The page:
Weis, 48, is taking over a Notre Dame program that has had one winning season in the past four. The Fighting Irish finished 6-6 this past season after losing to Oregon State, 38-21, in the Insight Bowl on Dec. 28, their seventh consecutive loss in a bowl game.

While Weis is well aware of the challenge, he told the crowd at Joyce Center at halftime of Notre Dame's basketball game against Villanova on Saturday, "Let's see if you're clapping on October 15th" after Notre Dame plays two-time defending national champion Southern California. "Between you and me, I hope they're undefeated."

"I think that any truly competitive coach has a passion to win, and until you start winning many, many games, you're going to be miserable," Weis said. "I don't like being miserable. I'm hoping it's not too long" before Notre Dame is an elite program again.

Since he was named Notre Dame's coach Dec. 12, Weis has hired his coaching staff, installed his offseason conditioning program, found schools for his children, located a home in South Bend and addressed the program's most immediate concern -- recruiting.

All the while, Weis has been preparing the Patriots for an attempt at their second consecutive Super Bowl and third championship in four seasons. Because the Patriots finished with the second-best record in the AFC at 14-2, they had a bye in the first round of the playoffs and will host the winner of a first-round game next weekend at Gillette Stadium in Foxboro. If the Patriots advance to Super Bowl XXXIX in Jacksonville, Fla., Weis won't be able to spend all of his time at Notre Dame until Feb. 7 -- five days after college football's national signing day.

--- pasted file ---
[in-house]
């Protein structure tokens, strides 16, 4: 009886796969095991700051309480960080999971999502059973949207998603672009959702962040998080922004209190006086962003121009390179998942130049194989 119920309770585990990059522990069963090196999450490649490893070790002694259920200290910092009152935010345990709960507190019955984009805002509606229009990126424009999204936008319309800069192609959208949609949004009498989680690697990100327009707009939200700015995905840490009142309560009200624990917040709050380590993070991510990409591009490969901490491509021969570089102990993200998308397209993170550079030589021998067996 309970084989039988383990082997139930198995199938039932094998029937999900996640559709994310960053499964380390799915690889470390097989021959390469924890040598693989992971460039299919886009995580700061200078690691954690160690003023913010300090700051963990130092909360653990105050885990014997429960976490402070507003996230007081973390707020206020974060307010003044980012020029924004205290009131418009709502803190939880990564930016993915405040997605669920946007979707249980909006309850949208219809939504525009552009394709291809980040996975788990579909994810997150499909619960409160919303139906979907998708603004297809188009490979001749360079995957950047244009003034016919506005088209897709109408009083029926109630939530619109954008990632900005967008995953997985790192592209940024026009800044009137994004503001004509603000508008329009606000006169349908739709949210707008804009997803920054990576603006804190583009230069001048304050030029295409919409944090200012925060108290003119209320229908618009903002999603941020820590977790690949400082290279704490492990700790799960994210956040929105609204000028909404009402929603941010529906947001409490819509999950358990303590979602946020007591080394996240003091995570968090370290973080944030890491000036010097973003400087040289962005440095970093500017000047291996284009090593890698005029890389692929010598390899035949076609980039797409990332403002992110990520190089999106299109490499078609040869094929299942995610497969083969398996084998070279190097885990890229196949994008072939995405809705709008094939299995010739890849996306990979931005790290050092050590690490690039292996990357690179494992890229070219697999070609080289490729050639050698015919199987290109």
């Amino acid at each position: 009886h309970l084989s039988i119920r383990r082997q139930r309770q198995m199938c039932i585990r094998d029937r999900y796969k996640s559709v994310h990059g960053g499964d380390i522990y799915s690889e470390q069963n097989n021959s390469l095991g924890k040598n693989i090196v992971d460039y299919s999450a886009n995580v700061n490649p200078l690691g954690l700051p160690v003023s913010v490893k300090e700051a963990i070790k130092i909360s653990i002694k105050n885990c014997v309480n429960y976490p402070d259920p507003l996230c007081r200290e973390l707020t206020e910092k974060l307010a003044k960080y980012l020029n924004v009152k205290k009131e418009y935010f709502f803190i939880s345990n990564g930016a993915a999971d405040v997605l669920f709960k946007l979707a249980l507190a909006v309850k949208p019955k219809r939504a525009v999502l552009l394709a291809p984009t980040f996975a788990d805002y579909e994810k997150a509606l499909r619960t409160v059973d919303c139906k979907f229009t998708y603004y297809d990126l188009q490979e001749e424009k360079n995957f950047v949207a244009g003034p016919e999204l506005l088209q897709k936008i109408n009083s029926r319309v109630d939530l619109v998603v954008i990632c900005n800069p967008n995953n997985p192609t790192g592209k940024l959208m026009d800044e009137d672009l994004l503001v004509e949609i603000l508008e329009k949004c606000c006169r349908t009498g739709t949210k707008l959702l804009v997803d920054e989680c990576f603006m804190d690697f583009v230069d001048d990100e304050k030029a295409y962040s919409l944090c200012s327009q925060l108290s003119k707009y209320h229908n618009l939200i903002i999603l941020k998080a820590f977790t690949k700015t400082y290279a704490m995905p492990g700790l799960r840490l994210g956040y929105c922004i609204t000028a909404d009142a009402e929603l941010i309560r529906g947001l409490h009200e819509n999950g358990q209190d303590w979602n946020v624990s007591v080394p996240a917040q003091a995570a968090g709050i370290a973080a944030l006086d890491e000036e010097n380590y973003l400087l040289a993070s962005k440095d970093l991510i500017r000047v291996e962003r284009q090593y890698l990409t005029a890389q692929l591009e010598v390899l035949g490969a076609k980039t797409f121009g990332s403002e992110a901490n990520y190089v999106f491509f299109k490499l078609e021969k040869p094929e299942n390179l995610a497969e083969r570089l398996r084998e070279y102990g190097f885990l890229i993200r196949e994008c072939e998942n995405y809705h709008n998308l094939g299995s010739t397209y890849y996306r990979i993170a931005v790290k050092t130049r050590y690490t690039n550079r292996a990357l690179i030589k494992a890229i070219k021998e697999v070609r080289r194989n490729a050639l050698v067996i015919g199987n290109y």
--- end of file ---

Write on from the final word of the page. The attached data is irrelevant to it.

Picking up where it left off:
Weis said his work weeks with the Patriots already exceeded 100 hours, and now he's starting earlier and finishing later. He works on New England's game plans until around 9 p.m., gives his assistants enough work to keep them busy until the next day and then watches tapes of Notre Dame games and calls recruits for several hours.

"What I've done is I've had to put myself on extreme time management so that I could get everything done the same way," Weis said. "All I've done is cost myself a little sleep. But I think as far as the time management goes, I think I have it down. Now, if it had to go past February, I don't know how much longer I would make it, but I think I have it down till then."

Belichick, known as a tireless worker and demanding coach, said he has no qualms about Weis's dual roles.

"I think that Charlie has done a good job at what he's done, from the beginning of the year through the entire regular season," Belichick said at a news conference last week. "I think he's done an outstanding job. It was our most productive year offensively since I've been here, by far, and one of the most productive years in the history of the franchise."